The probability P(xi) = 0 that a continuous variable will take a specific value xi: for continuous variables. The statement “the probability of taking a specific value” is meaningless, because the probability of taking any individual value is equal to 0, and can only say “the probability of taking a value that falls within a certain interval”, or “the probability of taking a value that falls within a neighborhood of a value “, that is, we can only say P(a<xi≤b), not P(xi). Why is this? Let’s look at the following example:

For example, take any number from all the natural numbers and ask what is the probability that this number is equal to 5? Take one of all the natural numbers, of course, it is possible to take 5, but there are an infinite number of natural numbers, so the probability of taking 5 is 1/∞, that is, 0.

Another example is to throw a dart, although it is possible to land in the bull’s-eye, but the probability is also 0 (without taking into account other factors such as proficiency), because there are an infinite number of points on the target board, the probability of each point is the same, and therefore the probability of landing on a specific The probability of landing on a specific point is 1/∞=0.

According to the previous example, it is clear that in continuous variables: events with probability 0 are likely to occur, and events with probability 1 are not necessarily bound to occur.

Probability distribution: gives all the values taken and their corresponding probabilities (not even one less) and is only meaningful for discrete variables. For example:

Probability function: gives the probability of each taken value occurring as a function, P(x) (x=x1, x2, x3, ……), which makes sense only for discrete variables, and is actually a mathematical description of a probability distribution.

The answer is the “probability distribution function F(x)” and the “probability density function f(x)”, which of course can also describe discrete variables.

Probability distribution function F(x): gives the probability of taking a value less than a certain value, is the cumulative form of the probability, i.e.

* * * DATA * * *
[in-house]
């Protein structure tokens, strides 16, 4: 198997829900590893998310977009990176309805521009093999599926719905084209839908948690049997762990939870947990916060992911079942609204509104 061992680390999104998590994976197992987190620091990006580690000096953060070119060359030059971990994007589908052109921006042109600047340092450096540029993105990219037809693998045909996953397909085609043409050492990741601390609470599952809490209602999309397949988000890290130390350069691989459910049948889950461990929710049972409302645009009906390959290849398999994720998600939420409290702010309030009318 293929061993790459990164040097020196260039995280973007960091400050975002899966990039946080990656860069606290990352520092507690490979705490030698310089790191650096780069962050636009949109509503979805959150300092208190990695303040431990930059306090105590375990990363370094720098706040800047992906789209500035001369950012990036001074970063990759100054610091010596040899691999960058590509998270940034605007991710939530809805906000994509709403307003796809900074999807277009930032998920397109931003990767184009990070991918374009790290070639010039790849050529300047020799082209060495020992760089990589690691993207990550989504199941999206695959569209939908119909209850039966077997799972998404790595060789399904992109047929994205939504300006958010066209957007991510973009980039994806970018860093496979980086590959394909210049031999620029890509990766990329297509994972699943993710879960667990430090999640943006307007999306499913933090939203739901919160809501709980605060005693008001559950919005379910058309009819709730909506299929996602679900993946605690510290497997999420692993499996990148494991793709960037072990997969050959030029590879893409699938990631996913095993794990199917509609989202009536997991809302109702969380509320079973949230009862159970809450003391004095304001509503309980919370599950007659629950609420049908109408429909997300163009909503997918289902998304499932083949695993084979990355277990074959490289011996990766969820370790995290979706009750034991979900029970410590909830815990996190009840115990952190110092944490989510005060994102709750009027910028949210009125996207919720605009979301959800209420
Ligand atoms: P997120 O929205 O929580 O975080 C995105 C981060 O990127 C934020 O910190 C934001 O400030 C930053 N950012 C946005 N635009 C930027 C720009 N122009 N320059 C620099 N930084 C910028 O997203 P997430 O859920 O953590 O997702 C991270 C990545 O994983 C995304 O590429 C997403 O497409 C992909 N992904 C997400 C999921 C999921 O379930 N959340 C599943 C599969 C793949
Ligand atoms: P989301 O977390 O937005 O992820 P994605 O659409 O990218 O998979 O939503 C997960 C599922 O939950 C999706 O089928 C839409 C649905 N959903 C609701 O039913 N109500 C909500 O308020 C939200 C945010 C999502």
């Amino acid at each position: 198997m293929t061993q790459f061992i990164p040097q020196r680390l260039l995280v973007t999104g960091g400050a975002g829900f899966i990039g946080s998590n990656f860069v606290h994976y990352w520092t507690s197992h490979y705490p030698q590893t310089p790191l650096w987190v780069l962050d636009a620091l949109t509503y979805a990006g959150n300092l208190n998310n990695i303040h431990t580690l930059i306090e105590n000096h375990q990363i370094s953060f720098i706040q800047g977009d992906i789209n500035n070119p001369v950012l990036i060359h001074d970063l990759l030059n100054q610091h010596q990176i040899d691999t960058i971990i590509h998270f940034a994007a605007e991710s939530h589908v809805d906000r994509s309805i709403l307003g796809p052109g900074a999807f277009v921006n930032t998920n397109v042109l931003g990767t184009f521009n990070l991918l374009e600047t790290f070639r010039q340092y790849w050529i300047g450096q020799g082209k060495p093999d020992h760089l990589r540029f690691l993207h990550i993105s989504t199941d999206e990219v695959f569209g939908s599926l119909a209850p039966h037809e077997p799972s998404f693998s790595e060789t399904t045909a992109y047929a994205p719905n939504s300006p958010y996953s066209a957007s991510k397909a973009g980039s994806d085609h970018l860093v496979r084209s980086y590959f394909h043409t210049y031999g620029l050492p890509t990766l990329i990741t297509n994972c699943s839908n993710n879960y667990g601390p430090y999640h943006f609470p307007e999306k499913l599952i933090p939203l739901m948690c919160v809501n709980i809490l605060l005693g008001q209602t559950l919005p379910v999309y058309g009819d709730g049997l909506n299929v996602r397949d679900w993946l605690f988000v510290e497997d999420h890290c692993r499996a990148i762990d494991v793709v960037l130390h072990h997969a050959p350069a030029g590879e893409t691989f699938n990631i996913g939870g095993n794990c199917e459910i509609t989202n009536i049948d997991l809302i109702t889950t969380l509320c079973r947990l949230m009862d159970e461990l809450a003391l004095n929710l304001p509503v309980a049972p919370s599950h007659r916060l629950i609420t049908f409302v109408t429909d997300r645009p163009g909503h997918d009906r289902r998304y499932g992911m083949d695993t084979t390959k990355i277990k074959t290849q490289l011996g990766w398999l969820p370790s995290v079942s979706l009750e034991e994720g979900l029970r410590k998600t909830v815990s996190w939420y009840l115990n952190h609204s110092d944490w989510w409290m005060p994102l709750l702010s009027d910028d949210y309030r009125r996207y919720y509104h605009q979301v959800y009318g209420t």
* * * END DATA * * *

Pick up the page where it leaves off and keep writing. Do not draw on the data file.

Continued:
F(xi)=P(x<xi)=sum(P(x1),P(x2),……,P(xi)) (for discrete variables) or to integrate(). (for continuous variables, see later).

Properties of the probability distribution function F(x):

Probability density function f(x): gives how fast or slow the probability of a variable falling within a neighborhood (or an interval) of a certain value xi will change, the value of the probability density function is not the probability but the rate of change of the probability, and the area below the probability density function is the probability.

The relationship between the probability of a continuous variable, the probability distribution function, and the probability density function (using the normal distribution as an example) is shown in the following diagram:

For a normal distribution, the probability of x falling near u is the greatest, and F(x) is the cumulative sum of the probabilities, so the incremental change in F(x) is fastest near u, i.e., the curve of F(x) is in the range (u , F(u)) the tangent line at this point has the largest slope, this slope is equal to f(u). x falls between a and b with probability F(b) – F(a) (the small red line segment in the figure), and in the probability density curve is the area S enclosed by f(x) and ab. The following figure shows:

We know that f(a) denotes that the probability distribution The rate of change (or derivative) of the function F(x) at point a; its physical meaning is actually the probability that x falls within an infinitesimal neighborhood near point a, but not the probability that it falls at point a (as mentioned before, the single point probability of a continuous variable = 0), which is described in mathematical language as: